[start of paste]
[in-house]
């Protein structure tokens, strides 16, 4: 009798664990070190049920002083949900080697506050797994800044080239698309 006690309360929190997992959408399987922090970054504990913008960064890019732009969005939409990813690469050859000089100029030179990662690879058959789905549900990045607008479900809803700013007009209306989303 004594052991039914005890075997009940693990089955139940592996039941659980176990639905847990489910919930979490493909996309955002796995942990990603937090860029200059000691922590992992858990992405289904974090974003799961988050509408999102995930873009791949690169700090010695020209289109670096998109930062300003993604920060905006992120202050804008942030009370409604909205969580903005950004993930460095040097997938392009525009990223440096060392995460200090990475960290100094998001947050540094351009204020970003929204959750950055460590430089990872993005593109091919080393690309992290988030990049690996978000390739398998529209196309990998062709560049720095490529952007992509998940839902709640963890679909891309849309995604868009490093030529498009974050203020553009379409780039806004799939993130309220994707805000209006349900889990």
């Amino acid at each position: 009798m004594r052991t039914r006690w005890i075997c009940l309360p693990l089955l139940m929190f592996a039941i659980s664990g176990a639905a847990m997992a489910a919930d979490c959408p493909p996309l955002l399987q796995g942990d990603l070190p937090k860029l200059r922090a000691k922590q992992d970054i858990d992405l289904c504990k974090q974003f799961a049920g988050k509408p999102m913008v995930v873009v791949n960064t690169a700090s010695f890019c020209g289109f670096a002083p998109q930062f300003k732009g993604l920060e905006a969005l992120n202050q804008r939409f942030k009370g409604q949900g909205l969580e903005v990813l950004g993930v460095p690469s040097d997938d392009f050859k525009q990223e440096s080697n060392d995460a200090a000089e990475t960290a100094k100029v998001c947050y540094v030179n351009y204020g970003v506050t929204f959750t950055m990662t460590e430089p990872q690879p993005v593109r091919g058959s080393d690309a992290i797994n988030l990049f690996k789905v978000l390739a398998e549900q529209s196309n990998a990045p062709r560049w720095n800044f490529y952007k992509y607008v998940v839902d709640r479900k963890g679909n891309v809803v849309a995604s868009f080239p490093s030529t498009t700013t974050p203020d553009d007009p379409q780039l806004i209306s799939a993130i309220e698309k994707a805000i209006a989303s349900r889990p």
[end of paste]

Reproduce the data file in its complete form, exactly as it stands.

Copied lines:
[in-house]
């Protein structure tokens, strides 16, 4: 009798664990070190049920002083949900080697506050797994800044080239698309 006690309360929190997992959408399987922090970054504990913008960064890019732009969005939409990813690469050859000089100029030179990662690879058959789905549900990045607008479900809803700013007009209306989303 004594052991039914005890075997009940693990089955139940592996039941659980176990639905847990489910919930979490493909996309955002796995942990990603937090860029200059000691922590992992858990992405289904974090974003799961988050509408999102995930873009791949690169700090010695020209289109670096998109930062300003993604920060905006992120202050804008942030009370409604909205969580903005950004993930460095040097997938392009525009990223440096060392995460200090990475960290100094998001947050540094351009204020970003929204959750950055460590430089990872993005593109091919080393690309992290988030990049690996978000390739398998529209196309990998062709560049720095490529952007992509998940839902709640963890679909891309849309995604868009490093030529498009974050203020553009379409780039806004799939993130309220994707805000209006349900889990």
């Amino acid at each position: 009798m004594r052991t039914r006690w005890i075997c009940l309360p693990l089955l139940m929190f592996a039941i659980s664990g176990a639905a847990m997992a489910a919930d979490c959408p493909p996309l955002l399987q796995g942990d990603l070190p937090k860029l200059r922090a000691k922590q992992d970054i858990d992405l289904c504990k974090q974003f799961a049920g988050k509408p999102m913008v995930v873009v791949n960064t690169a700090s010695f890019c020209g289109f670096a002083p998109q930062f300003k732009g993604l920060e905006a969005l992120n202050q804008r939409f942030k009370g409604q949900g909205l969580e903005v990813l950004g993930v460095p690469s040097d997938d392009f050859k525009q990223e440096s080697n060392d995460a200090a000089e990475t960290a100094k100029v998001c947050y540094v030179n351009y204020g970003v506050t929204f959750t950055m990662t460590e430089p990872q690879p993005v593109r091919g058959s080393d690309a992290i797994n988030l990049f690996k789905v978000l390739a398998e549900q529209s196309n990998a990045p062709r560049w720095n800044f490529y952007k992509y607008v998940v839902d709640r479900k963890g679909n891309v809803v849309a995604s868009f080239p490093s030529t498009t700013t974050p203020d553009d007009p379409q780039l806004i209306s799939a993130i309220e698309k994707a805000i209006a989303s349900r889990p």